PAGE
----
And to get the language of support services around cultures where they might not recognise violence, or it has been saturated by their lives, then it’s really important for, almost, the people who support those in those situations to know that actually almost every facet of the support they need to get has to do with impact of violence and that’s why it’s really important. Because the way silence works may be different, whether you tell somebody or not, whether you’re expected to put up with it because it’s part of your life, whether it affects your ability to go to school or practice your faith, all of those things. Can you actually tell a priest, or a rabbi, or a mullah or whatever, what’s going on?
IG: is there a danger this kind of analysis might serve to somehow depersonalise the issue of violence against women?
BS: If somehow you tout up pounds and pence, that somehow that is diminishing the experience of violence? It’s just another way of expressing the burden and I also think that people do think differently when they realise it costs you money. I mean, it’s, again, moving it into the centre of a government debate, as opposed to the periphery, because if it’s the centre of the debate then actually it is about core funding; it isn’t a luxury to do work on violence against women and I think that has been borne out. Reducing domestic violence and its impact on children is a core offering, it’s not a peripheral offering.
If you want a healthy society, that you want your children to grow up in a way that’s the healthiest possible, both mentally healthy and physically healthy, then we know the best way of doing that is to mitigate against woman abuse. For example, the best fight against child abuse is the fight against domestic violence; it just makes perfect sense and actually that is what the evidence suggests. To me, the economics are: if you can mitigate against violence against women, starting at the earliest intervention possible, then actually it makes much more sense, economically, to do that, because it is a public purse; the burden of managing violence really is part of our tax base and that’s the important thing that we were trying to say twenty or something years ago, that if you think about this as something we all have to pay for, whether you like a conversation about violence against women or not, it doesn’t matter. It’s not about liking it, it’s not about being a feminist, it’s about actually having a better, healthier society.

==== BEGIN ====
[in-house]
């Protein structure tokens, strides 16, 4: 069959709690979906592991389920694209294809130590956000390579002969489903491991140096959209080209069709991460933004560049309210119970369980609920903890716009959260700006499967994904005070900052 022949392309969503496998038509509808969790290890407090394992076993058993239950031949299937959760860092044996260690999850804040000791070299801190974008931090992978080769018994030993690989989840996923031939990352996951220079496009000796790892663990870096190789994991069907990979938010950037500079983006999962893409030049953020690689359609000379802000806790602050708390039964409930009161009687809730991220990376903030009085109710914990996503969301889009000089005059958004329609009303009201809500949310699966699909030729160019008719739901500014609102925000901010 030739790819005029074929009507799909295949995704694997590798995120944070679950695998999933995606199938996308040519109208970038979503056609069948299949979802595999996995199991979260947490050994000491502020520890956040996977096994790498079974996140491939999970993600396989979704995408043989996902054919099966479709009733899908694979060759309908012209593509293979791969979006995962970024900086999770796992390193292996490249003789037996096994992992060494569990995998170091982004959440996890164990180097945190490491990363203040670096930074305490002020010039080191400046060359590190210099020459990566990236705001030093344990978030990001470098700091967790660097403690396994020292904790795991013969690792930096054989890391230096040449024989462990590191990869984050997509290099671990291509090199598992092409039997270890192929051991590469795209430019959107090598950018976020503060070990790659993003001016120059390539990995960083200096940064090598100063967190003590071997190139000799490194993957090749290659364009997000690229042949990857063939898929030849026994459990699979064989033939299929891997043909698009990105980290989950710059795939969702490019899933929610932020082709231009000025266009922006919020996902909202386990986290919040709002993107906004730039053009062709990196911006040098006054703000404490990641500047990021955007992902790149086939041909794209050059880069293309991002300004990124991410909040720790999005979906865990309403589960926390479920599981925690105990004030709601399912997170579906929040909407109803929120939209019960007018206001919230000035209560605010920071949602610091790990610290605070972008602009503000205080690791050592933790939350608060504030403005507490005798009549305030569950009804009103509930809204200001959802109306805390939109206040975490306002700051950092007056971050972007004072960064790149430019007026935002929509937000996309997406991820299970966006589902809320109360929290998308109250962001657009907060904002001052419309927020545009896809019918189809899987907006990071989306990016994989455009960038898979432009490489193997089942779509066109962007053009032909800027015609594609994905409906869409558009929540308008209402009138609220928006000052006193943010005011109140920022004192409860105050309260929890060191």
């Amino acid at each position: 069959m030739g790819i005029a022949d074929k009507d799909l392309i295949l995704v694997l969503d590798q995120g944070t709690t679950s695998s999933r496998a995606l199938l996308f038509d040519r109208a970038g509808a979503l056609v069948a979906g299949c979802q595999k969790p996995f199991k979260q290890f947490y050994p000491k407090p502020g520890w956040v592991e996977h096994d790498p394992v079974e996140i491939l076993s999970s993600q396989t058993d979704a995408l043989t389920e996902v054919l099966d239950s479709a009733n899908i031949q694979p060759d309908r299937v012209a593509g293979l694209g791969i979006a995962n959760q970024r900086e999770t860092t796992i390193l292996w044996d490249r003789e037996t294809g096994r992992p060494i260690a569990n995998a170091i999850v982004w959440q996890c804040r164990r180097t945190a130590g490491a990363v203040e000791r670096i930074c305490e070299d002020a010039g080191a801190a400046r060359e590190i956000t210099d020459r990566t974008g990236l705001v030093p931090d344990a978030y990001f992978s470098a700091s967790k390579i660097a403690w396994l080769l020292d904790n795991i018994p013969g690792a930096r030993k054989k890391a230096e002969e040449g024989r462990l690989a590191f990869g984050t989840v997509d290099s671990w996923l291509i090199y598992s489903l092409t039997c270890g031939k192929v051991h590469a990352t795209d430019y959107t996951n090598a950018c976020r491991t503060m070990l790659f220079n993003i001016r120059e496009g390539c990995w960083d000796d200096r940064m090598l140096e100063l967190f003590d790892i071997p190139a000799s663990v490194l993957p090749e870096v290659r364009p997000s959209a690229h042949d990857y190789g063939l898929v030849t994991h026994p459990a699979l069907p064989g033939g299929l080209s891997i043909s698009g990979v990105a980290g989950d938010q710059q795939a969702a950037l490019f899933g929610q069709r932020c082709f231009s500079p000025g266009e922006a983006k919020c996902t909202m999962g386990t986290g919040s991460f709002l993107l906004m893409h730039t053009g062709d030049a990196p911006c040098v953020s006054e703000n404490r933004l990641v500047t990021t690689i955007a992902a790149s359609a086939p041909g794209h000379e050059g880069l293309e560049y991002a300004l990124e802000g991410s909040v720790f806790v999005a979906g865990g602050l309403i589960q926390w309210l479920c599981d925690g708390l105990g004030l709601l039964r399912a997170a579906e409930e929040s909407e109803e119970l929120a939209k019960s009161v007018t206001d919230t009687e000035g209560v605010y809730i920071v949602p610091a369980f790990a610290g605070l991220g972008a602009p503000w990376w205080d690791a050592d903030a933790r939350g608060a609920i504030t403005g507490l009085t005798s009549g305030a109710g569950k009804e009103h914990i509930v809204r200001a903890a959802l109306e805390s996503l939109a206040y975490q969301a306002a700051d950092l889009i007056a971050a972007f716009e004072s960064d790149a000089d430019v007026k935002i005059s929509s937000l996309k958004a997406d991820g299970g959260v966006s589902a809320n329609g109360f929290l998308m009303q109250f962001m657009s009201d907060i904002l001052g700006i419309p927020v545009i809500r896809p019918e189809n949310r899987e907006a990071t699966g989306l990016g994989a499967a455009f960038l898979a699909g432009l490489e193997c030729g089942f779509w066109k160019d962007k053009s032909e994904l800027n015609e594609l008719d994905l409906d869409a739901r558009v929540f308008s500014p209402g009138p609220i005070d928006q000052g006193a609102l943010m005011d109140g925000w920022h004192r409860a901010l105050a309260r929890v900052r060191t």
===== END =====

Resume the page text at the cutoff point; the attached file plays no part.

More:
If you were to take a look at how many people in prison have experience violence, how many people grew up in domestic violence, how many men who are in prison grew up in situations of domestic violence, how many women in prison have experienced domestic violence, it’s hugely high. So if you start looking at special populations who need additional and take such higher resources from the public purse, it just makes perfect sense to me why you would use that as an economic argument. Even if you don’t care about prisoners, you would want to make sure that everybody was getting the maximum benefit out of their tax pound as possible, particularly in times of recession and economic stress.